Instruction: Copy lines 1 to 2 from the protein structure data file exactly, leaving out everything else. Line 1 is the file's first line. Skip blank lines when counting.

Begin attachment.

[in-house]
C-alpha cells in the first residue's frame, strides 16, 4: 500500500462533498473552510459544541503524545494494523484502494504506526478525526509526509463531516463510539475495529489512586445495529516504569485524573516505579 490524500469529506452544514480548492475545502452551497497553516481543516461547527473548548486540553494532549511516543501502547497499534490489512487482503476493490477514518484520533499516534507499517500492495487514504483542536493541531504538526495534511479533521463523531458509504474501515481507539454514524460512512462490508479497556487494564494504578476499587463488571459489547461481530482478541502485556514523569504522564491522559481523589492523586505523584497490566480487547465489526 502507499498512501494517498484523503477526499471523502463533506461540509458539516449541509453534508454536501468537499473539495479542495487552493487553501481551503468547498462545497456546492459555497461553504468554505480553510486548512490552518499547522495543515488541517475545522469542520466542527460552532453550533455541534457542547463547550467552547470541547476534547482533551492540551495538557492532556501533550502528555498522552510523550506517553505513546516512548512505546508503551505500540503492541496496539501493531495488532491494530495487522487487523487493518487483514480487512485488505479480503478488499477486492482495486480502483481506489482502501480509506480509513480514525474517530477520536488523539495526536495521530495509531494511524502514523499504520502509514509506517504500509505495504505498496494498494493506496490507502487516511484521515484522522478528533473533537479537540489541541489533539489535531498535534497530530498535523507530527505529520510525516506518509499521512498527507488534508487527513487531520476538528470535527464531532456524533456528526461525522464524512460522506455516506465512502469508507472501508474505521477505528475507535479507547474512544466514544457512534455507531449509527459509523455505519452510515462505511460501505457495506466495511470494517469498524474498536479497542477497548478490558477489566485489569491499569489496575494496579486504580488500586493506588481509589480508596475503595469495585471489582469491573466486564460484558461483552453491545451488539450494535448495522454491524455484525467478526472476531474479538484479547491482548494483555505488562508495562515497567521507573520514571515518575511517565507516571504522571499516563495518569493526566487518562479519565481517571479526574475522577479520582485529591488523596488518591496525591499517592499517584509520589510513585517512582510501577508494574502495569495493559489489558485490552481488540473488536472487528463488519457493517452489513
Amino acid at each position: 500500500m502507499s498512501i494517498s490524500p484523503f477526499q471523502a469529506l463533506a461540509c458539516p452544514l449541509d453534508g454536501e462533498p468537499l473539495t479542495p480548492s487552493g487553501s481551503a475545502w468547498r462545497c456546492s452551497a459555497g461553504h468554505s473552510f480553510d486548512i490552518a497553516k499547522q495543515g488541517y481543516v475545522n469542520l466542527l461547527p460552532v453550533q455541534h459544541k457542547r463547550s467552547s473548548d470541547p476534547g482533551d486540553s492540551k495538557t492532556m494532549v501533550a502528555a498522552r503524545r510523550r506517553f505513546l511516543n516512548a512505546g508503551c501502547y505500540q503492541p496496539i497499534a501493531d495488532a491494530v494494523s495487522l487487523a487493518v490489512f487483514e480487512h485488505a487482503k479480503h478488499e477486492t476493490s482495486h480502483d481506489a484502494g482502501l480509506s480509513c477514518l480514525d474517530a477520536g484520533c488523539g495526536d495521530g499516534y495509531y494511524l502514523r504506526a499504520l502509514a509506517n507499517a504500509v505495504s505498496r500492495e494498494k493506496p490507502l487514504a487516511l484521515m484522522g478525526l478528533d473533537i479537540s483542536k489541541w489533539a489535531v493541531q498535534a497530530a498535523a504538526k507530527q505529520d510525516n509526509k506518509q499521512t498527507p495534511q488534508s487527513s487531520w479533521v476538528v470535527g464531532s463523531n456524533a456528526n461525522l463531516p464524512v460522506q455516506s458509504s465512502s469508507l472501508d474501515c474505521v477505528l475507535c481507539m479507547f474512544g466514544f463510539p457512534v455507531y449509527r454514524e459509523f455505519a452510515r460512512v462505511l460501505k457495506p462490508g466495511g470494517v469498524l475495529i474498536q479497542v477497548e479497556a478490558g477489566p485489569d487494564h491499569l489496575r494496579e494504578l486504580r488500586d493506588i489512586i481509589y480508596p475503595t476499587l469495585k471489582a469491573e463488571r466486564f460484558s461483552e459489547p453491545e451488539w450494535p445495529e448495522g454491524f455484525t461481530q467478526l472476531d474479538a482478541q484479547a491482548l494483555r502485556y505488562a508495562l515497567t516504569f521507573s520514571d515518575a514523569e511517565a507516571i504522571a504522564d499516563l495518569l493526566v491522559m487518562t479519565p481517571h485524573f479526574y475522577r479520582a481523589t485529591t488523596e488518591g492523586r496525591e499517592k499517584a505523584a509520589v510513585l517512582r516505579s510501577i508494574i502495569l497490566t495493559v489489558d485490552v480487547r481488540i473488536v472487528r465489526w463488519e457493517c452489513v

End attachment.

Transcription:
[in-house]
C-alpha cells in the first residue's frame, strides 16, 4: 500500500462533498473552510459544541503524545494494523484502494504506526478525526509526509463531516463510539475495529489512586445495529516504569485524573516505579 490524500469529506452544514480548492475545502452551497497553516481543516461547527473548548486540553494532549511516543501502547497499534490489512487482503476493490477514518484520533499516534507499517500492495487514504483542536493541531504538526495534511479533521463523531458509504474501515481507539454514524460512512462490508479497556487494564494504578476499587463488571459489547461481530482478541502485556514523569504522564491522559481523589492523586505523584497490566480487547465489526 502507499498512501494517498484523503477526499471523502463533506461540509458539516449541509453534508454536501468537499473539495479542495487552493487553501481551503468547498462545497456546492459555497461553504468554505480553510486548512490552518499547522495543515488541517475545522469542520466542527460552532453550533455541534457542547463547550467552547470541547476534547482533551492540551495538557492532556501533550502528555498522552510523550506517553505513546516512548512505546508503551505500540503492541496496539501493531495488532491494530495487522487487523487493518487483514480487512485488505479480503478488499477486492482495486480502483481506489482502501480509506480509513480514525474517530477520536488523539495526536495521530495509531494511524502514523499504520502509514509506517504500509505495504505498496494498494493506496490507502487516511484521515484522522478528533473533537479537540489541541489533539489535531498535534497530530498535523507530527505529520510525516506518509499521512498527507488534508487527513487531520476538528470535527464531532456524533456528526461525522464524512460522506455516506465512502469508507472501508474505521477505528475507535479507547474512544466514544457512534455507531449509527459509523455505519452510515462505511460501505457495506466495511470494517469498524474498536479497542477497548478490558477489566485489569491499569489496575494496579486504580488500586493506588481509589480508596475503595469495585471489582469491573466486564460484558461483552453491545451488539450494535448495522454491524455484525467478526472476531474479538484479547491482548494483555505488562508495562515497567521507573520514571515518575511517565507516571504522571499516563495518569493526566487518562479519565481517571479526574475522577479520582485529591488523596488518591496525591499517592499517584509520589510513585517512582510501577508494574502495569495493559489489558485490552481488540473488536472487528463488519457493517452489513